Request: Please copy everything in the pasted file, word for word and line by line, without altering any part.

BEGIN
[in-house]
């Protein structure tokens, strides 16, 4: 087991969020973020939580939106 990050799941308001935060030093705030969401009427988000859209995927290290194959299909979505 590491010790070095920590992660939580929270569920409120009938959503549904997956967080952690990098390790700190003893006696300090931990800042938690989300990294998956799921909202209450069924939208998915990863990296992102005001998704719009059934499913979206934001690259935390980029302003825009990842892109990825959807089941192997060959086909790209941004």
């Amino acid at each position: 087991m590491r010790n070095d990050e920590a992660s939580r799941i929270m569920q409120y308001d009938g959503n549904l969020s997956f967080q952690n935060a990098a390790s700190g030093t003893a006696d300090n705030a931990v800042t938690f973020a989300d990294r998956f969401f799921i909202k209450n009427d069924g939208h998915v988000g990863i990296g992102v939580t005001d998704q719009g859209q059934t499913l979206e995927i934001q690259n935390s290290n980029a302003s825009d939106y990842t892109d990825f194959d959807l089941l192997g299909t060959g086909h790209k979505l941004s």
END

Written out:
[in-house]
């Protein structure tokens, strides 16, 4: 087991969020973020939580939106 990050799941308001935060030093705030969401009427988000859209995927290290194959299909979505 590491010790070095920590992660939580929270569920409120009938959503549904997956967080952690990098390790700190003893006696300090931990800042938690989300990294998956799921909202209450069924939208998915990863990296992102005001998704719009059934499913979206934001690259935390980029302003825009990842892109990825959807089941192997060959086909790209941004």
């Amino acid at each position: 087991m590491r010790n070095d990050e920590a992660s939580r799941i929270m569920q409120y308001d009938g959503n549904l969020s997956f967080q952690n935060a990098a390790s700190g030093t003893a006696d300090n705030a931990v800042t938690f973020a989300d990294r998956f969401f799921i909202k209450n009427d069924g939208h998915v988000g990863i990296g992102v939580t005001d998704q719009g859209q059934t499913l979206e995927i934001q690259n935390s290290n980029a302003s825009d939106y990842t892109d990825f194959d959807l089941l192997g299909t060959g086909h790209k979505l941004s």